Noeleen and Louise Hearne (12) at the opening of the Tea House in Ballyhale PICTURE: PAT MOORE
Banter and chat was the order of the day at the opening of Billy’s Tea Rooms and shop in Ballyhale when it opened last week.
After almost three years a wonderful plan has come to fruition and looks set to flourish.
In August 2015 a dedicated team of volunteers came up with an idea to rejuvenate the village that had seen multiple closures which drained the life out of the Main Street. There was no shop and if you lived in the village without a car you were dependent on the goodwill or others to do your shopping. The village was faltering but the community spirit was strong.
The committee behind the venture decided to go about securing a building, known locally as Billy’s Cottage. Cllr David Kennedy, a Ballyhale native, did trojan work on the project and the building, was secured from Kilkenny County Council for a nominal lease of €1 per week.
The renovation of the cottage has transformed the space with vintage style decor and upcycled furnishings by the talented team at Task, who transform furniture giving it a new lease a life. A number of custom made pieces were crafted for the premises by joiner, Paul Butler.
On Wednesday at 8am the shop opened - it is the first time in six years that the village has had a shop. It is well-stocked and the team of volunteers welcome feedback. There is also an array of artisan local produce, including Mileeven honey, Bob and Joe’s Honey, Rapeseed oil from Urlingford and Mosses Mix stocked along with all the basics.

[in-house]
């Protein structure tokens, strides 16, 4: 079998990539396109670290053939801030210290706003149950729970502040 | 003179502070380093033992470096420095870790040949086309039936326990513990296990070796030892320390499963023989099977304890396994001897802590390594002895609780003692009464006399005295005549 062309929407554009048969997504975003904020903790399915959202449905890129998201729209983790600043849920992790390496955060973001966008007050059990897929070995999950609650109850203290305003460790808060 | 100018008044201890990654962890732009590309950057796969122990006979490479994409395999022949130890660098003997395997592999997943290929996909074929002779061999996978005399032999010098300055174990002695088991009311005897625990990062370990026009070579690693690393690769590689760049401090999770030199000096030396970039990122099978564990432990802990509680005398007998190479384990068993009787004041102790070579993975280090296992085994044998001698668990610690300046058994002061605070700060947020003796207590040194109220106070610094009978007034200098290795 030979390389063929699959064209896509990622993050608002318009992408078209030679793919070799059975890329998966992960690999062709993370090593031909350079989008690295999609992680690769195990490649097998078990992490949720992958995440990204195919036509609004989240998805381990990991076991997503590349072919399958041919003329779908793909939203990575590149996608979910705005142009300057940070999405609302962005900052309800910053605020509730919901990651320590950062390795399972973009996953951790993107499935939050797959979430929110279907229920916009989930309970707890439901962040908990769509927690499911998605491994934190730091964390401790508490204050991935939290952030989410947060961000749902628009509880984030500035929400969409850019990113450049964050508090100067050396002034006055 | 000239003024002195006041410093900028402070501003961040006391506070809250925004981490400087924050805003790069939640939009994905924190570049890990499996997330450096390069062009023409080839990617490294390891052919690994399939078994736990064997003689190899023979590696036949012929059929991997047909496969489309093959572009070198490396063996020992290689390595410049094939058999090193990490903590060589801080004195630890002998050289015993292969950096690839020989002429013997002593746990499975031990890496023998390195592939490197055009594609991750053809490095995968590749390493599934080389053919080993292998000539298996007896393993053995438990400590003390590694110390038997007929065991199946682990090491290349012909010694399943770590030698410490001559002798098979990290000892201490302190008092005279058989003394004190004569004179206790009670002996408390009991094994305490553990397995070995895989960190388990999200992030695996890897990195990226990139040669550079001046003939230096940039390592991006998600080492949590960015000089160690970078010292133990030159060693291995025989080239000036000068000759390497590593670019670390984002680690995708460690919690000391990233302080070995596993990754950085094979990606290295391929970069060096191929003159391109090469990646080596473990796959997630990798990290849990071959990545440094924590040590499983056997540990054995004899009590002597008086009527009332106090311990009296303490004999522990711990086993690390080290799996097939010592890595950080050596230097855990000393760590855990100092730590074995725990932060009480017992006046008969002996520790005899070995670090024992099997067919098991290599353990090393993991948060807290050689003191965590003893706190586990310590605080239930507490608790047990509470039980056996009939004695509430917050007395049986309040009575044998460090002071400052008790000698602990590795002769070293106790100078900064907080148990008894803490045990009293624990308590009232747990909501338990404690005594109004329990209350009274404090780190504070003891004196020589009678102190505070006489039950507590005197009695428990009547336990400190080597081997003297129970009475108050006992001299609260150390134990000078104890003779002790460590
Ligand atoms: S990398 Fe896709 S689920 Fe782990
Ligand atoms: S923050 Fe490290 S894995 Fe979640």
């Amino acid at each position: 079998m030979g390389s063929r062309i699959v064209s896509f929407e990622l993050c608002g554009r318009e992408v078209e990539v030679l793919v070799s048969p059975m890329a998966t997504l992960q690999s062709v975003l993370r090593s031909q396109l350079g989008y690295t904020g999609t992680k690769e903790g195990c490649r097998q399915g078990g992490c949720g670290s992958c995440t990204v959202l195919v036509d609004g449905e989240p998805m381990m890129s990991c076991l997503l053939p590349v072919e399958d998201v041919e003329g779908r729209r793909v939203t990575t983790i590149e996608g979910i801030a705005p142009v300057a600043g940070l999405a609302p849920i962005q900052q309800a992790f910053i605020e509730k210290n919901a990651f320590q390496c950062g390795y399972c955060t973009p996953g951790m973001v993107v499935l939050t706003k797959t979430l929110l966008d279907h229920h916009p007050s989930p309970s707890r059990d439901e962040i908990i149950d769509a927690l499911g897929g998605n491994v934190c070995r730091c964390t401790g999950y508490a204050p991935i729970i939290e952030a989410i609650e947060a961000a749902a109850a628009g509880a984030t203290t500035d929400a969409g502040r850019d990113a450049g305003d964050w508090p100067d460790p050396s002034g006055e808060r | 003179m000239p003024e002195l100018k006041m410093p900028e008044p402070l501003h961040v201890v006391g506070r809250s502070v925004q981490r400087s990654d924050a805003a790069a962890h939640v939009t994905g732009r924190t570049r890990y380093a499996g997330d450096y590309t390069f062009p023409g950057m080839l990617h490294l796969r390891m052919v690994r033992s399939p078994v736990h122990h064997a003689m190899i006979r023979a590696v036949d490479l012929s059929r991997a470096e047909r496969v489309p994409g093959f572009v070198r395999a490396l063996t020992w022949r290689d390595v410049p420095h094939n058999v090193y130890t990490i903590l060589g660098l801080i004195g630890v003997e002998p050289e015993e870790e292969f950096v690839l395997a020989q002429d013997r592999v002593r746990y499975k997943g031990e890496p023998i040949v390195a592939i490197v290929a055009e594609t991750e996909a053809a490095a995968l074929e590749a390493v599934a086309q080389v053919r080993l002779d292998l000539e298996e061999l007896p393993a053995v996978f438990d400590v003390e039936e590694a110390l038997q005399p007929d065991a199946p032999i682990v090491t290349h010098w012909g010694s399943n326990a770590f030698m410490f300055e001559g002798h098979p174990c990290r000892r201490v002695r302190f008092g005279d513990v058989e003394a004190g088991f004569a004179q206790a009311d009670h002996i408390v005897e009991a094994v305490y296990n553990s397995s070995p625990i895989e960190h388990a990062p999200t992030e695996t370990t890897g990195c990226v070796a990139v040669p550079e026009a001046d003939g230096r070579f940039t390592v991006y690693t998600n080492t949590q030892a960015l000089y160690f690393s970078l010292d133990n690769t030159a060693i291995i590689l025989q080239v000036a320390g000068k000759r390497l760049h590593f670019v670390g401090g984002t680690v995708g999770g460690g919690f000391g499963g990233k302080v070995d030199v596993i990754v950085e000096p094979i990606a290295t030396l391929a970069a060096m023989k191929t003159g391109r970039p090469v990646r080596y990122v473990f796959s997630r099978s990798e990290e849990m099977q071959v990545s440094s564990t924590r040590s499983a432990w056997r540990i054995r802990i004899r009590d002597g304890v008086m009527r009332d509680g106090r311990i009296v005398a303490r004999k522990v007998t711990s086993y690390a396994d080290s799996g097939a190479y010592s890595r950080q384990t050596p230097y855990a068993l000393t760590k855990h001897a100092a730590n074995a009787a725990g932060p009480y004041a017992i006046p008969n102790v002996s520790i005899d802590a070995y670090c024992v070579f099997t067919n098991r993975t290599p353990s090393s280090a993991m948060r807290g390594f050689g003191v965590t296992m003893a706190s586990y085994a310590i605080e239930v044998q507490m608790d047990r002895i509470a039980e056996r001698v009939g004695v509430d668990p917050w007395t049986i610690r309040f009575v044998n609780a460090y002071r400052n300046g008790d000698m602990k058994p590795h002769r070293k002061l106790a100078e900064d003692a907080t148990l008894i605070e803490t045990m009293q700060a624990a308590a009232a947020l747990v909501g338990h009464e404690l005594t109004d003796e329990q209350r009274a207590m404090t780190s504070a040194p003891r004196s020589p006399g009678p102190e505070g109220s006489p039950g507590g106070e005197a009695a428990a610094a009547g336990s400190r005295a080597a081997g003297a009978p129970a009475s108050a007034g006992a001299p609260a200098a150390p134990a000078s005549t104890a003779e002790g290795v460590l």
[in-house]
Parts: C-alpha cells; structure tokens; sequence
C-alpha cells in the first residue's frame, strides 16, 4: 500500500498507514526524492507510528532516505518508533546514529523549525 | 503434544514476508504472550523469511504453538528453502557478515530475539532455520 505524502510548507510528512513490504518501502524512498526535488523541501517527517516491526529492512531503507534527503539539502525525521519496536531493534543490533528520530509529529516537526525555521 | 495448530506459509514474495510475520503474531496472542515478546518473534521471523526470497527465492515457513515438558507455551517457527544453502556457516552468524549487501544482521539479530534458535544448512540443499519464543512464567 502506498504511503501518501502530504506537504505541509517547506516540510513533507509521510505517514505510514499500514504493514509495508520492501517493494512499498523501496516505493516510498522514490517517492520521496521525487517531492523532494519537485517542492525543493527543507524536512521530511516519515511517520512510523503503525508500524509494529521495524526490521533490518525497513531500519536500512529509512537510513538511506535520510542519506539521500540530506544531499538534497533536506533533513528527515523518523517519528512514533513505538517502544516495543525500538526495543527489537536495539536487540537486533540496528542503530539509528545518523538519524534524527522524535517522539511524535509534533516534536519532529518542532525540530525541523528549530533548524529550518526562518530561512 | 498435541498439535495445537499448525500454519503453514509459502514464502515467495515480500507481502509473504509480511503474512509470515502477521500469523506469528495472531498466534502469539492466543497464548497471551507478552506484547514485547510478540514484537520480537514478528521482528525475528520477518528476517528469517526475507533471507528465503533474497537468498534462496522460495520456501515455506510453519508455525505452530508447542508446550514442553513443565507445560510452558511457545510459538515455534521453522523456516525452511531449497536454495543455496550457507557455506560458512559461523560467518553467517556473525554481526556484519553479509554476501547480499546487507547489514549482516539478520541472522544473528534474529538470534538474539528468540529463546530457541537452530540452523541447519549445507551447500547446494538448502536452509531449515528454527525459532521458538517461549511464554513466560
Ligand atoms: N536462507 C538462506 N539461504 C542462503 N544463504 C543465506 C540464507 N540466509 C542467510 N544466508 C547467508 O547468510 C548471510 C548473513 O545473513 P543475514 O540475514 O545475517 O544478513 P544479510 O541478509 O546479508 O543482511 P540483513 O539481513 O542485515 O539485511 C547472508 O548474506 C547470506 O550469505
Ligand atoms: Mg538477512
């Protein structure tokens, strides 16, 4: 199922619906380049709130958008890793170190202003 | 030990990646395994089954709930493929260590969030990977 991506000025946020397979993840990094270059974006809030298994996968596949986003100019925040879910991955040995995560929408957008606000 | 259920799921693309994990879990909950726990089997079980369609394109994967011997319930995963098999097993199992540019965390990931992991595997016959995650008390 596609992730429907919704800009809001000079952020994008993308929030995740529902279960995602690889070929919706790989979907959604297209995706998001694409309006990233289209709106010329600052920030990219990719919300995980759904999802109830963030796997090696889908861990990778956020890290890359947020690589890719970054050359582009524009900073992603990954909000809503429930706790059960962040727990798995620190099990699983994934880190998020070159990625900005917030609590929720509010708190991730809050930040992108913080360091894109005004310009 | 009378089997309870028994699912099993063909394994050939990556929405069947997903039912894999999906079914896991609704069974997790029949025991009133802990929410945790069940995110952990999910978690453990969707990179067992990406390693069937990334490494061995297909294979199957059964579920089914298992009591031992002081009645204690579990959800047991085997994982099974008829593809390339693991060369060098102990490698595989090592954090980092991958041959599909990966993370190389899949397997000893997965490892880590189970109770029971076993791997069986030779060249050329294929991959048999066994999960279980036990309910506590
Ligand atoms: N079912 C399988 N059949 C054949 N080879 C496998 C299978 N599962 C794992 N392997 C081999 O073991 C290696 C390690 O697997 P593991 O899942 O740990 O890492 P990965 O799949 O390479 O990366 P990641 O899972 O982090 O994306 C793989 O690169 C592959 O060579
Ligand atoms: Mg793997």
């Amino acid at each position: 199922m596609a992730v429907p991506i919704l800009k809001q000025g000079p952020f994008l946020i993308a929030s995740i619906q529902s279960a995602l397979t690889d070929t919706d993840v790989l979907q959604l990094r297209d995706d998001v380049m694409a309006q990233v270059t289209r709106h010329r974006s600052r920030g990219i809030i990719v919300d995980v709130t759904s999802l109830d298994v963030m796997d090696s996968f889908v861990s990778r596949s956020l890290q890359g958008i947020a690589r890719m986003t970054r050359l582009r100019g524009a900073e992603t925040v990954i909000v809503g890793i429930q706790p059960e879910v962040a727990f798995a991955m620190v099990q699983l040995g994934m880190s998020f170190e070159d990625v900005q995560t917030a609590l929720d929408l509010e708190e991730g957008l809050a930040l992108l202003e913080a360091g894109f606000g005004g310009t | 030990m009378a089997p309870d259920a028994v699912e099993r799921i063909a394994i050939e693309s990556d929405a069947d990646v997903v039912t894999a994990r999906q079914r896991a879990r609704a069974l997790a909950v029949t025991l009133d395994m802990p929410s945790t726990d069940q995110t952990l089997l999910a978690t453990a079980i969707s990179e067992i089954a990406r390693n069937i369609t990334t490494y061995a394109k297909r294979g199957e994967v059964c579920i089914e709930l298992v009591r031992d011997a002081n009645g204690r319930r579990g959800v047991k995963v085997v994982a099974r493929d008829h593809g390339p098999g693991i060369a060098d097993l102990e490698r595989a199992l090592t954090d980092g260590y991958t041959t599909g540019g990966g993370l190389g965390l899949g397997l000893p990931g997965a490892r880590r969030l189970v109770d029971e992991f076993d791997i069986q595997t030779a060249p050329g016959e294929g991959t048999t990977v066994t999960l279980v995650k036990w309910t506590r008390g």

There is also local craftwork for sale and a novel book exchange.
The tea rooms opened at 9am and by 10.30am the place was packed with people enjoying an array of home-cooked and baked fare.
David Murphy, secretary of KBK explained how the shop and tea rooms are run by a team of 38 volunteers and the main chef is Marian Walsh, who runs Cookies and Co in Knockmoylan.
“We are keeping the prices reasonable and any profits that are generated go back into the community. The reaction has been excellent,” said Mr Murphy.
Pat Bookle is originally from Thomastown but has been living in Ballyhale for 50 years.
“It is marvellous, there is no doubt about it,” he said. “The village was dead - it’s brilliant to see life back in it.”
Nora Dermody, who is also involved in the local Women’s Guid said that after a number of businesses closed in recent years people used to comment how ‘there was nothing in Ballyhale’,
“That was not true, we always had the hurling but it is fantastic to see the shop and tea rooms open.
Local resident, Liam Power agreed that it was ‘very positive’ for people living in the area.
The shop and tea rooms are open daily.